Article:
This lecture was then extended into a practice-based workshop in the afternoon session. Participants were shown how to mine the Hacking Team archive using various tools, including Gephi,an open source network visualisation program that allowed us to conduct an exploratory analysis of key nodes and networks within the Hacking Team infrastructure.
The lecture on Wednesday morning was given by Olivia Solis Vilaverde and focused on her research into alternative internet infrastructures, networking and content distribution in Havana, Cuba. The lectured then segued into a wider discussion surrounding decentralised networks and alternative, encrypted methods of communication and the implications of using them. Following this discussion, Andrej Petrovski gave a short presentation on cyber forensics which obviously complimented the themes of the program, whilst providing us all with a clearer understanding on practical methods to be used in relation to data protection and privacy.
Image: Andrej Petrovski presenting on Cybersecurity and Forensics
The afternoon session of day three was a continuation of the previous practice-based workshops focusing on using data analysis programs including Tableau. This was then followed by various participants giving presentations on their own research and artistic practices outside of Freeport.
The morning lecture on day four was again given by Vladan Joler and Andrej Petrovski and focused on what information we can defer from examining individual browser histories. This presentation built on the work of the Share lab in 2016 in collaboration with the Tactical Tech Collective in Berlin and utilised the browsing history of an unknown Swiss journalist. By examining his browsing history and habits whilst also examining trackers, cookies and other data logged during the browsing process, the presentation mapped out the corporate infrastructures that we encounter while using web browsers and, more importantly, what information these corporations collect when we interact with their platforms and services.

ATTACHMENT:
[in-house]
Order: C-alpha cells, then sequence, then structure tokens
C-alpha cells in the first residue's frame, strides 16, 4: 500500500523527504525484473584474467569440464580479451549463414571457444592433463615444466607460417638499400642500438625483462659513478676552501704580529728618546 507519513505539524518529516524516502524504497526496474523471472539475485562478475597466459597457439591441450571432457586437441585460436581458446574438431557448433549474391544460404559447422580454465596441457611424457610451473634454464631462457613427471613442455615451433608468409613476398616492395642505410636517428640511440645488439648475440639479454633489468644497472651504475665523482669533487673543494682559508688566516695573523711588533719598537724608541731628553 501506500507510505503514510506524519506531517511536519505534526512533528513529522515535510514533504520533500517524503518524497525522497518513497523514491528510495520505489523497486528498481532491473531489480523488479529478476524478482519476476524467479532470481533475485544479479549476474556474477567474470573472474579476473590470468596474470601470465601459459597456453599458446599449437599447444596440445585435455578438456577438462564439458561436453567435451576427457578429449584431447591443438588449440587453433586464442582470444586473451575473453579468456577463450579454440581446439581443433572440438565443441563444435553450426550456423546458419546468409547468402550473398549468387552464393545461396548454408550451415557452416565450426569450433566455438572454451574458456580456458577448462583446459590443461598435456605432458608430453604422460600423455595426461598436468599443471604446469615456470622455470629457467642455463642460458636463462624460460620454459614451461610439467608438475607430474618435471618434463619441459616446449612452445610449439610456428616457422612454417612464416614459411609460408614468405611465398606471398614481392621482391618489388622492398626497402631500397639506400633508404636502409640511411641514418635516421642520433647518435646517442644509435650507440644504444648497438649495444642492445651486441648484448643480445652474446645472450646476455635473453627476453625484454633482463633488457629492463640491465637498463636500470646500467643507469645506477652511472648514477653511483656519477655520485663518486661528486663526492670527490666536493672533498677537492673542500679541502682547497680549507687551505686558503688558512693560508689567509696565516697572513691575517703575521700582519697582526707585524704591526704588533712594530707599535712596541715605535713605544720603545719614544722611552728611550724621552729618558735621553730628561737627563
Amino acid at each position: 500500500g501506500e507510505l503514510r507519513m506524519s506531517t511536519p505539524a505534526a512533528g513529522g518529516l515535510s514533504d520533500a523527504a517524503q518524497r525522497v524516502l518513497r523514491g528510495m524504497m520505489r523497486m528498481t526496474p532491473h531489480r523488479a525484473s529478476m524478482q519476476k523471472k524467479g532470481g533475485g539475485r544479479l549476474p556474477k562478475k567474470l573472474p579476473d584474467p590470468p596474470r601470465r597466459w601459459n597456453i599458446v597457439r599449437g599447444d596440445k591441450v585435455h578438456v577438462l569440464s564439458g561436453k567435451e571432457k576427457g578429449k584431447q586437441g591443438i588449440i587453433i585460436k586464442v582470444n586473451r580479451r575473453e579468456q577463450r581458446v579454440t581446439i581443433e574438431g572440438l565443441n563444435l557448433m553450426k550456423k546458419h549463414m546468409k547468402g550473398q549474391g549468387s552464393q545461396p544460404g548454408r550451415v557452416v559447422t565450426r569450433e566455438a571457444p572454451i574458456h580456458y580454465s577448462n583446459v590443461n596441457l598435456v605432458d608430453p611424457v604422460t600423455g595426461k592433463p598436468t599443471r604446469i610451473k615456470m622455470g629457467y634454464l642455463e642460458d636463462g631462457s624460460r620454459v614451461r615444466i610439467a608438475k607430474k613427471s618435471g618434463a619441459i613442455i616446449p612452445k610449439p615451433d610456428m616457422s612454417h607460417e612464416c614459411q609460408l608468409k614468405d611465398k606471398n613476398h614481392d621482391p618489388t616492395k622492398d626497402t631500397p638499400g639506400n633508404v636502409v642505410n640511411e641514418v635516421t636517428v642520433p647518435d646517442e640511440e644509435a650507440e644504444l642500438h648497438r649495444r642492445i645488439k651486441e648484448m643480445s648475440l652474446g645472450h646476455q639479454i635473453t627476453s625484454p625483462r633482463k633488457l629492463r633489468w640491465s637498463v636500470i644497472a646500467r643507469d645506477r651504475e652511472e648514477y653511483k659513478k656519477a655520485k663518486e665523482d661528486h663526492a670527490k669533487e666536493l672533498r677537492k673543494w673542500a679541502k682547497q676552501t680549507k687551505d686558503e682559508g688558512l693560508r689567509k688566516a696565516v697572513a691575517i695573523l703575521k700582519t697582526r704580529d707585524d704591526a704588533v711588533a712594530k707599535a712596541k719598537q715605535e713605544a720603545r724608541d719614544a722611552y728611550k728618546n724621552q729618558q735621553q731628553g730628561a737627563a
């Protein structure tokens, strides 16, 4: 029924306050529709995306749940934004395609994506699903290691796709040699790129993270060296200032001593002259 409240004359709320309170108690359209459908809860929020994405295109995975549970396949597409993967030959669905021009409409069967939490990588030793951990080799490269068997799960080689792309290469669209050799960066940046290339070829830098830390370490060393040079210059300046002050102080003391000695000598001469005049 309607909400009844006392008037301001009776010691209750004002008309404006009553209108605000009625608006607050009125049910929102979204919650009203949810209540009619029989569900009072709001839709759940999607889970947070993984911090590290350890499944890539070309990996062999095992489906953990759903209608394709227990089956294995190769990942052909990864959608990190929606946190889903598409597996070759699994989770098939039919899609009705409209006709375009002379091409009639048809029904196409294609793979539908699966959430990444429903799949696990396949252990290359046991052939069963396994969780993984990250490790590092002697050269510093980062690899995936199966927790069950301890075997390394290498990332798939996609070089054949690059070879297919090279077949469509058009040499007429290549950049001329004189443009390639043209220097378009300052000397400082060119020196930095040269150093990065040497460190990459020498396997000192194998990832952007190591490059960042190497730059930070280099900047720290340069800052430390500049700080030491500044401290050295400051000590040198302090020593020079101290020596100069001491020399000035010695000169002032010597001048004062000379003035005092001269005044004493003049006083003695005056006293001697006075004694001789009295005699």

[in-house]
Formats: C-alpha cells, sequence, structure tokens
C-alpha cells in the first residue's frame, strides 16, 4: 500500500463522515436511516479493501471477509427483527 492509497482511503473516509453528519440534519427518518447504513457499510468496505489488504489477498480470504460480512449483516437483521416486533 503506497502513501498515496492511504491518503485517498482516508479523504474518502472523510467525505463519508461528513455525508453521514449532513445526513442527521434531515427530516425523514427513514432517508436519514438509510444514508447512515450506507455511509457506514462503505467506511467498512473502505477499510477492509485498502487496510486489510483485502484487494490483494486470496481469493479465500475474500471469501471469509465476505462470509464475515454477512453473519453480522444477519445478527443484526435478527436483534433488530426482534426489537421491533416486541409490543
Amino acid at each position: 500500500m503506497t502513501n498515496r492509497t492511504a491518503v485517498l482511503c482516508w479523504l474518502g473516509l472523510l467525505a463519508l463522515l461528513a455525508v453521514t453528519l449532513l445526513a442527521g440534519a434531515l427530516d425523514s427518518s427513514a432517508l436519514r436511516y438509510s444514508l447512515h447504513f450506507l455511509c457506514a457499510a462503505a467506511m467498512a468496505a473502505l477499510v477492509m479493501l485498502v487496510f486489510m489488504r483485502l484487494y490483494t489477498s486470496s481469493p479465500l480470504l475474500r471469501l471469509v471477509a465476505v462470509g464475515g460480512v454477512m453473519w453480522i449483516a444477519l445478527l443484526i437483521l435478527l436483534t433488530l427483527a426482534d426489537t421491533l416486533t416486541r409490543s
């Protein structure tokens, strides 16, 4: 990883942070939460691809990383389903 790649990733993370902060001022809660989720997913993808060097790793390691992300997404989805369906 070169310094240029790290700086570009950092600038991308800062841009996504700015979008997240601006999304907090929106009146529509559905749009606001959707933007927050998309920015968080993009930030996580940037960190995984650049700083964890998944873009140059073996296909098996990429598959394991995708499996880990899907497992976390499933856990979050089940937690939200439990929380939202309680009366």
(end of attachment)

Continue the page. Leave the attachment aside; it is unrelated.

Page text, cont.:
This lecture was followed by a presentation by the Catalan artist Joana Moll, who is doing similar research into the algorithmic structures of data collection and scraping.
'Image: Joana Moll presenting on her 2017 work, 'Algorithms Allowed'
The afternoon session featured more participant presentations. This included the work of Dr. Pablo Desoto presenting on his research into radical cartography and Luis Rodil – Fernandez presenting on his work at the Institute of Culture and Aesthetics of Digital Media at the University of Lüneburg in the Netherlands.
The final day of Freeport began with a presentation from Vladan Joler. This presentation evolved from his research and analysis of the corporate employment structures of Facebook. This analysis was conducted using publicly available data, mined from over 1000 LinkedIn profiles of people associated with Facebook. The purpose of this research, which mapped the education, status and present position of staff within Facebook, was to shine a light on the actions of the company whilst also providing an informed space in which we can speculate on future courses that Facebook may take.
The final afternoon session was an open workshop in which participants, working individually or in small groups, focused on general research projects resulting from the lectures and discussions over the previous days. The range of projects was as diverse as the participants involved, and included an analysis and visualisation of one participants email history, a visualisation of the social nodes and networks of Freeport participants themselves, as well as a performance-based project that explored some of the themes raised during the week.
Since attending Freeport, I have been able to apply and incorporate some of the key methodologies and concepts covered in the program directly into my own PhD research. I have recently started a project entitled C-Node which, using the exploration of public internet protocol addresses as a starting point, maps the physical, political and corporate infrastructures of the internet in Dublin and Ireland. As part of this project I have started giving public tours of these same infrastructures in order to disseminate this research more widely.
I recently presented a paper entitled ‘Pedagogies of resistance in contemporary new media arts practice’ based on this work at the ‘Taking Back the Web: Participation, Panic, Power – public and private’ conference at the Centre for Critical Media Literacy in the Dublin Institute of Technology.
I will also be presenting a separate paper related to this project entitled ‘Towards a Critical Tactical Practice: An Archaeology of Manifestos and Making’ at the ‘After Post-Truth: Critical approaches to creativity in the age of multi-truth’ conference at the BAU, Design College of Barcelona on the 29th of November, 2018.
Freeport 0: Trespassing the Data Factory was an excellent experience that allowed me to significantly advance my research agenda, both conceptually and practically. It also allowed me to network, share knowledge and research with other digital media practitioners from all over the world. This opportunity could not have happened without the EUCIDA travel award. The award has made an invaluable contribution to my academic, professional and creative development and I am extremely grateful to the organisation for their support.